Asylum seeker awarded wrongful detention compensation
An asylum seeker has been awarded £36,000 damages against the UK government for wrongful detention.
Nemah Shehadeh, who lives in Glasgow, was held after an attempt to deport her to Jordan failed in January 2008 when she claimed to be a Palestinian.
A judge at the Court of Session in Edinburgh has now ruled that the 58-year-old was unlawfully detained for one year from August 2008.
Lord Tyre said the sum awarded was "appropriate compensation".
The court heard how Shehadeh previously lived in Saudi Arabia with a husband, from whom she is now separated.
She was issued with a six-month visitor visa to come to Britain on the basis that she was a Jordanian citizen and arrived in August 2002 but overstayed.
Shehadeh was arrested in 2005 at London's Heathrow airport with a son when they were attempting to use false French passports to travel to Canada.
She was subsequently convicted of using a false passport at Hillingdon Magistrates Court and sentenced to four months imprisonment with a recommendation for her deportation.
Following her release Shehadeh was neither detained nor deported and went on to make an asylum claim which was rejected in 2007.
In January 2008 she was flown to Jordan but on arrival told immigration officials that she was Palestinian and as a result was refused entry to the country.
In July 2008 the Jordanian embassy told Home Office officials that Shehadeh was not one of their citizens and had only been issued with a temporary travel document by the country's authorities.
A Home Office official later assessed the prospect of sending her to Palestine within a reasonable time as "highly unlikely" as her removal would be on a voluntary basis and she refused to return.
It was then proposed that Shehadeh be detained while her case was considered for release with rigorous reporting restrictions.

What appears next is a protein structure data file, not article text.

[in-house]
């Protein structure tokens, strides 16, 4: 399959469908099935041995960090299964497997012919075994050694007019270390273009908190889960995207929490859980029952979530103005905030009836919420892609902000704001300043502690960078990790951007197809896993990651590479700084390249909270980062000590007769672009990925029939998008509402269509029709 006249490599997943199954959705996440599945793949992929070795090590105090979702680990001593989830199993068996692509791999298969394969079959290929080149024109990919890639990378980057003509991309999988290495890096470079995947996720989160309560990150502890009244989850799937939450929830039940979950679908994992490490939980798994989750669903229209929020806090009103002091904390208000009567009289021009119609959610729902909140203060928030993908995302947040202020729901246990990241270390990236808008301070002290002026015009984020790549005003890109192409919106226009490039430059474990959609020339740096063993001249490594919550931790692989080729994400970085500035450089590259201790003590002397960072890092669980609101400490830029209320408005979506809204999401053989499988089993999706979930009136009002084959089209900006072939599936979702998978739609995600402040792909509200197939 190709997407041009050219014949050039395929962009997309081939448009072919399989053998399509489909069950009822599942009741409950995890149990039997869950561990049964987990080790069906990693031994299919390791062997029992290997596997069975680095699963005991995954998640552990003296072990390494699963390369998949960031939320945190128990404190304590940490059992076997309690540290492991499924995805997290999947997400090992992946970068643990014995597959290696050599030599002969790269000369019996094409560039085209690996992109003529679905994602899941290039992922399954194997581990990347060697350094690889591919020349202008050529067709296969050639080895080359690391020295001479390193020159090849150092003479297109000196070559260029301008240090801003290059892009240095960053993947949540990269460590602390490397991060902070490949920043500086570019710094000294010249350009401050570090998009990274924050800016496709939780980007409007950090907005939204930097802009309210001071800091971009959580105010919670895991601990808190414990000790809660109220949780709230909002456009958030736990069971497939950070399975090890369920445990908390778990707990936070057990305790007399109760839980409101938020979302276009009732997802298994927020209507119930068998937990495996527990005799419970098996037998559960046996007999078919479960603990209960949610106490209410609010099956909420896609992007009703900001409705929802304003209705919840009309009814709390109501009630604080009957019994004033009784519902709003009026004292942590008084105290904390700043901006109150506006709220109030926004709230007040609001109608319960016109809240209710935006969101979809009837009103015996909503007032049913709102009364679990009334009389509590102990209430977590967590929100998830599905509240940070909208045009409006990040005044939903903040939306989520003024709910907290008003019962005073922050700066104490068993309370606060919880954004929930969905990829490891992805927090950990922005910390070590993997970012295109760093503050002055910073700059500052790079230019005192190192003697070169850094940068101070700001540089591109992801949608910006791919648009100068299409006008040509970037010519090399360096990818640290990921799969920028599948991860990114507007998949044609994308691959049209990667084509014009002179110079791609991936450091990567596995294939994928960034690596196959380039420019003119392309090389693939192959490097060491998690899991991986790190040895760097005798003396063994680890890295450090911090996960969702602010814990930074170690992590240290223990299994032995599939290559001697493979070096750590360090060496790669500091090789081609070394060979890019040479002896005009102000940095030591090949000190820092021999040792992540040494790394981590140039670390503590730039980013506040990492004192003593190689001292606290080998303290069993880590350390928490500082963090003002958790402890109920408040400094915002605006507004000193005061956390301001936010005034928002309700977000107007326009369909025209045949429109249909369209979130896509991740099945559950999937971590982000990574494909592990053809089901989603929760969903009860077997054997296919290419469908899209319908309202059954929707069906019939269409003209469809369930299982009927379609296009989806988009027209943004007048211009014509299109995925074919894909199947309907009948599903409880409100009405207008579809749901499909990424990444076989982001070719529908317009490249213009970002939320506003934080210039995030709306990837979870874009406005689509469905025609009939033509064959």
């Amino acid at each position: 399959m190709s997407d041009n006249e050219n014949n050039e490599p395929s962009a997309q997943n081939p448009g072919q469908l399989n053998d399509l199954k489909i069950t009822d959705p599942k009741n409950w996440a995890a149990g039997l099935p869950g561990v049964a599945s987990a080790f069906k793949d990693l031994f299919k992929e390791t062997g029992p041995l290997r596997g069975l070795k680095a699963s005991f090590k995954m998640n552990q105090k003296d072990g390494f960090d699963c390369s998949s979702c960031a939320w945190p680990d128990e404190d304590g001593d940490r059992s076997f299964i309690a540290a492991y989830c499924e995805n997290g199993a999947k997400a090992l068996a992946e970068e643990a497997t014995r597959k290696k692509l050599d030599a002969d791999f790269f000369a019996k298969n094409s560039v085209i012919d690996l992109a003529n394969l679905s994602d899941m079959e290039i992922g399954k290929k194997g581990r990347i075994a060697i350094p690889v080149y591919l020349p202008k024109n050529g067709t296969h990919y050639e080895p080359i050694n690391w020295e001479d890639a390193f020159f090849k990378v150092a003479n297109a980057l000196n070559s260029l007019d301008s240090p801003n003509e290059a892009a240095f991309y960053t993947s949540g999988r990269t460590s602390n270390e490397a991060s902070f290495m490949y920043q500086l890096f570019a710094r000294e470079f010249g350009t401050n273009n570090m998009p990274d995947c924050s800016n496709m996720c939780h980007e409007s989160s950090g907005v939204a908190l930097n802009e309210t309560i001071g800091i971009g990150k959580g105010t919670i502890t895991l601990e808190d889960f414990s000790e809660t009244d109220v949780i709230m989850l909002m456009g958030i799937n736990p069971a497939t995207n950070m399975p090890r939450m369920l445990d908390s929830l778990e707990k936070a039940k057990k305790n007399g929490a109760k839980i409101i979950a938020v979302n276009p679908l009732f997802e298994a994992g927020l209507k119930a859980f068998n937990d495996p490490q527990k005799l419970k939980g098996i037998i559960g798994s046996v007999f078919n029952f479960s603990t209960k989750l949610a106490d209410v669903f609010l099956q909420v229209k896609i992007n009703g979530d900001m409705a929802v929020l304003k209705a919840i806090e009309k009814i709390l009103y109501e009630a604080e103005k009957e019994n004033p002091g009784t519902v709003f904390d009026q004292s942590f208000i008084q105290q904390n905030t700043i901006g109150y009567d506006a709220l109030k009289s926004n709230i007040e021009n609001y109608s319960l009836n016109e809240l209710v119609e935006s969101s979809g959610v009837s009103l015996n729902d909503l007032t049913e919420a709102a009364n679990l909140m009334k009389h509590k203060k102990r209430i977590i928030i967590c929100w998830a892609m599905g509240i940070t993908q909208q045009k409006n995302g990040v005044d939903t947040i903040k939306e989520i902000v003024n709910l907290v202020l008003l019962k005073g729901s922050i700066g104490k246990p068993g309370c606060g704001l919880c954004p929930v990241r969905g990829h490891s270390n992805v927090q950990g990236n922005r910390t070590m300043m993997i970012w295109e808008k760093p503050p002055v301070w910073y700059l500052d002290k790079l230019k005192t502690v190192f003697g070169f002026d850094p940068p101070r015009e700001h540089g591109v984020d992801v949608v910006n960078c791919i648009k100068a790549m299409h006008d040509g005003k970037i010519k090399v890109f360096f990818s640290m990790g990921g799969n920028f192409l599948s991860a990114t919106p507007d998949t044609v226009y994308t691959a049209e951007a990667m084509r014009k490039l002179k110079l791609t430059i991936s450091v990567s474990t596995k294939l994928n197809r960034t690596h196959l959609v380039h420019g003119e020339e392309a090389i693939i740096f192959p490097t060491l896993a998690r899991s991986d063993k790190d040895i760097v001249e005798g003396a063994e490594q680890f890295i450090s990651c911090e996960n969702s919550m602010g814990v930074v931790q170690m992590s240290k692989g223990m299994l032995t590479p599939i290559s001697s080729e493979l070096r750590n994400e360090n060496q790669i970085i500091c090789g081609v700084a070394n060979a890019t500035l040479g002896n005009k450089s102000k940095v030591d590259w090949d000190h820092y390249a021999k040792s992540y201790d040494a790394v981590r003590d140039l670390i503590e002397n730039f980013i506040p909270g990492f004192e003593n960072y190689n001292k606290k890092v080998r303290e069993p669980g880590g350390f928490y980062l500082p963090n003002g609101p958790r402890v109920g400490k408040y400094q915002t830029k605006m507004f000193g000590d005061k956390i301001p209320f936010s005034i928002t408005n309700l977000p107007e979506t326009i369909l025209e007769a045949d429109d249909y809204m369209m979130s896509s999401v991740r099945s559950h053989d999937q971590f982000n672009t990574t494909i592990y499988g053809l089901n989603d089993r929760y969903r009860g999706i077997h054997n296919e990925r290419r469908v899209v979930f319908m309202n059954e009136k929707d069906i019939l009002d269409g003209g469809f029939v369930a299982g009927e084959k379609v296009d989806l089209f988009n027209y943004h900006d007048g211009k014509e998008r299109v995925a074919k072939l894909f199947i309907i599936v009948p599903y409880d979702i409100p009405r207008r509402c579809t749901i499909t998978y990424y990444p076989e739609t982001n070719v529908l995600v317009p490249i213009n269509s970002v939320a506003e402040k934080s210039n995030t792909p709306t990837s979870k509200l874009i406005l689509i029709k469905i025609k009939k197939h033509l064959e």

Since her release in 2009, Shehadeh has maintained that her continued detention was unreasonable and unlawful.
Her counsel Alan Caskie maintained that the risk of her absconding was exaggerated and her immigration record was portrayed as worse than it was.
It was argued for Home Secretary Theresa May that the decision to detain and continue to hold her were lawful.
The government's legal team argued that it was always intended to deport her and the period was reasonable taking into account her previous conduct and refusal to co-operate with her voluntary return.
It was maintained that a letter from the Jordanian authorities in 2012, confirming she was a national of that country, vindicated the decision.
Lord Tyre said, however, that the earlier setback in removing Shehadeh from Britain in 2008 "necessitated a fresh assessment of the lawfulness of her continued detention".
The judge said that he reached the view that following the Jordanian embassy advice in 2008 "a fair-minded assessment balancing the prospect of her successful removal against the risk of absconding ought to have led to the conclusion that the respondent would not be able to effect deportation within a period that was reasonable in all the circumstances."
The judge said that he considered that her detention ceased to be lawful by the end of August 2008.
Lord Tyre said a finding of unlawful detention did not automatically result in damages but held Shehadeh was entitled to a compensatory award.
The court heard that earlier this year directions were issued to send Shehadeh back to Jordan.
She has now made a fresh claim for asylum in the UK, based on her conversion from Islam to Christianity.